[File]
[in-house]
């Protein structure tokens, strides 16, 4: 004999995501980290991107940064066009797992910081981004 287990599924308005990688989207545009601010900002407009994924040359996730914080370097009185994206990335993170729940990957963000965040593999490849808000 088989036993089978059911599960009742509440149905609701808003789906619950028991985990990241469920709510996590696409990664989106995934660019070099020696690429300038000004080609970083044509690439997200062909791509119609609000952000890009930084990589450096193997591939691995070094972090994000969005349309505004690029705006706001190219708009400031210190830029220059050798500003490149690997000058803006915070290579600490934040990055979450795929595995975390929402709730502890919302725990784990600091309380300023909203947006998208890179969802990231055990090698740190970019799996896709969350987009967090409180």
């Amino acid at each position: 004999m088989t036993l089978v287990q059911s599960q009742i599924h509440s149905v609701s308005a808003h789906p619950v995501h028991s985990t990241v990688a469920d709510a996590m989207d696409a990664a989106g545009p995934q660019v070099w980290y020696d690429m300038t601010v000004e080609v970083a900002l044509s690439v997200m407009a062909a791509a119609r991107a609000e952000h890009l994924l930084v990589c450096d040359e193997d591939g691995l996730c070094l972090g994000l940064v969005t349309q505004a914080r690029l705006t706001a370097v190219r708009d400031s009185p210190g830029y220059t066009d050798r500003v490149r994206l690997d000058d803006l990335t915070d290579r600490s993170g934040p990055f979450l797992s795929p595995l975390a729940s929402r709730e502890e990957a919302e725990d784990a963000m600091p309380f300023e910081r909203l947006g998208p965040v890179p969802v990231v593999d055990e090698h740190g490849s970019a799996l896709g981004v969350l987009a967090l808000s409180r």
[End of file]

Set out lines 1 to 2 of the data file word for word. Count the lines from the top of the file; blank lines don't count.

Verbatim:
[in-house]
């Protein structure tokens, strides 16, 4: 004999995501980290991107940064066009797992910081981004 287990599924308005990688989207545009601010900002407009994924040359996730914080370097009185994206990335993170729940990957963000965040593999490849808000 088989036993089978059911599960009742509440149905609701808003789906619950028991985990990241469920709510996590696409990664989106995934660019070099020696690429300038000004080609970083044509690439997200062909791509119609609000952000890009930084990589450096193997591939691995070094972090994000969005349309505004690029705006706001190219708009400031210190830029220059050798500003490149690997000058803006915070290579600490934040990055979450795929595995975390929402709730502890919302725990784990600091309380300023909203947006998208890179969802990231055990090698740190970019799996896709969350987009967090409180």